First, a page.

In order to evaluate progress towards specific goals, we must be able to monitor and track performance.
Answering this question means we must consider measuring or collecting data. Then, we have to record these facts. That’s the subject of this letter. Finally, we must summarize, analyze and interpret our findings in order answer the question. That’s the subject of July’s letter.
RULES FOR MEASURING
Know why you are measuring
Specific questions are the most helpful when deciding on collecting facts. Have a heifer enterprise question in mind before starting to collect information. For example, “How frequently are heifers being treated for respiratory illness?” Or, “How well is the colostrum management program working to achieve successful passive transfer in calves?”
Keep measurement practical
There is a cost related to every fact collected. Unnecessary costs can be avoided by closely tying together our questions and the information. Choosing carefully among all possible facts and selecting those really needed can save both time and money.
For example, assume we want to know the rate of passive transfer failure in two-day old calves. Once the blood samples are drawn on our calves it’s possible to measure several characteristics. However, each test adds expense. But, in this case we only need one characteristic in order to answer the question. That is, we measure just maternal antibodies in the blood and forget the rest.
Integrate measurement with other jobs
As often as possible integrate measuring with another management practice already in place. For example, if we have heifers in lockups for vaccinating, it’s easy to go behind them with a Hipometer® and collect weights. Or, if we are moving heifers on a trailer we have the opportunity to observe them close up long enough to assign body scores.
Match precision of measurement to our purpose
A lab test is available to measure the antibody content of colostrum. It’s accurate to about plus or minus five grams of antibody (IgG) per liter. Compared to one hundred tests using a Colostrometerâ (accurate to about ten to fifteen grams per liter) this laboratory test is about nine times as expensive. Now, if all we need to know is whether or not the colostrum is of very poor quality (that is, low IgG content) the Colostrometer value is close enough. We can sort out the really poor stuff for bull calves or feeding heifers on the second day.
Other examples? We estimate maternal antibody levels in two-day old calves' blood. It can be done with a refractomer at one-fifth the cost of a much more accurate laboratory test. Or, we estimate bacterial contamination of colostrum using only 1:1,000 and 1:100,000 dilutions. This is done at less than half the cost of additional and higher dilutions.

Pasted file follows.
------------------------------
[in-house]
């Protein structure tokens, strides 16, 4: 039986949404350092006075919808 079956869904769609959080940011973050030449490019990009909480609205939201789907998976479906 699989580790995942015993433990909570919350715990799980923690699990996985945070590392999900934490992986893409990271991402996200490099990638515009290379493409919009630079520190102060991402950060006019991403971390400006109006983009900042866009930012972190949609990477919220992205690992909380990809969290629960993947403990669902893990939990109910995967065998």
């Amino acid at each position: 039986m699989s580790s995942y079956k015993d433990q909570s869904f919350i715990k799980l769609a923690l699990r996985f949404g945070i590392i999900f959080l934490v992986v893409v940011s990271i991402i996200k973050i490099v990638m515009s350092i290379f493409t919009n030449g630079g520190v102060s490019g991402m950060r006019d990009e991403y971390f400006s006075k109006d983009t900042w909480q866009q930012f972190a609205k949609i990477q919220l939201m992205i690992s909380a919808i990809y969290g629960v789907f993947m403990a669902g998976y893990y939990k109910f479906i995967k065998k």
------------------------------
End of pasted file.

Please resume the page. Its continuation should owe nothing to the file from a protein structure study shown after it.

RULES FOR RECORDING
Information has to be preserved in order to be accessible. With today’s technology the alternatives for preserving information are numerous. Try to choose forms that are affordable. And, that provide easy access to all the persons that work with heifers. A “low-tech” example is writing down the ID numbers of heifers as they are vaccinated. Or, higher tech is a dated list of heifers to be vaccinated made from a dairy records program (e.g., PCDart, DC305). As we give the injections we check off the heifer numbers. This paper then goes into a binder for “permanent” storage. It was easy to make the list, it was dated, we added the check marks and it’s easy to access. If we are “hi-tech” we might have this list downloaded onto a Palm organizer, check off the numbers electronically at the heifer pen and then upload the list to the farm computer later. Plenty of training involved with this last alternative.
Always have two copies
I have always kept four copies of calf birth dates – one on a barn sheet that records births by dam and calf, one in the computer and one more on a calendar in the calf barn and one more on the back of the each calf’s left ear tag. Even with all these copies calves have managed to disappear! Rather than toss out paper copies of lists once they are keyed into a computer, put them in a box, notebook or a drawer for a while. When discrepancies show up later in the computer files the original list is still available to sort out the mess. It should go without saying that everyone needs to back up computer files regularly on permanent media (floppies, external hard disc, or paper).
Calf Feeders’ Tips
Use wheels when collecting water. Many calf operations feed milk and water in the same pail. The water is dumped out prior to milk feeding at least twice a day. In some facilities it is not feasible to just dump the water. That is, it must be collected and then taken to an appropriate spot to dump. Adirondak Farms uses a two-wheeled bag or barrel cart with a thirty-gallon barrel attached with bungee cords. The top is cut out of the barrel. As the worker walks along trailing the cart one water pail after another is dumped into the barrel. The two-wheeled cart with large rubber tires is light. It maneuvers easily in tight quarters. And, even when the barrel contains a lot of water it is still easy to dump into a floor drain.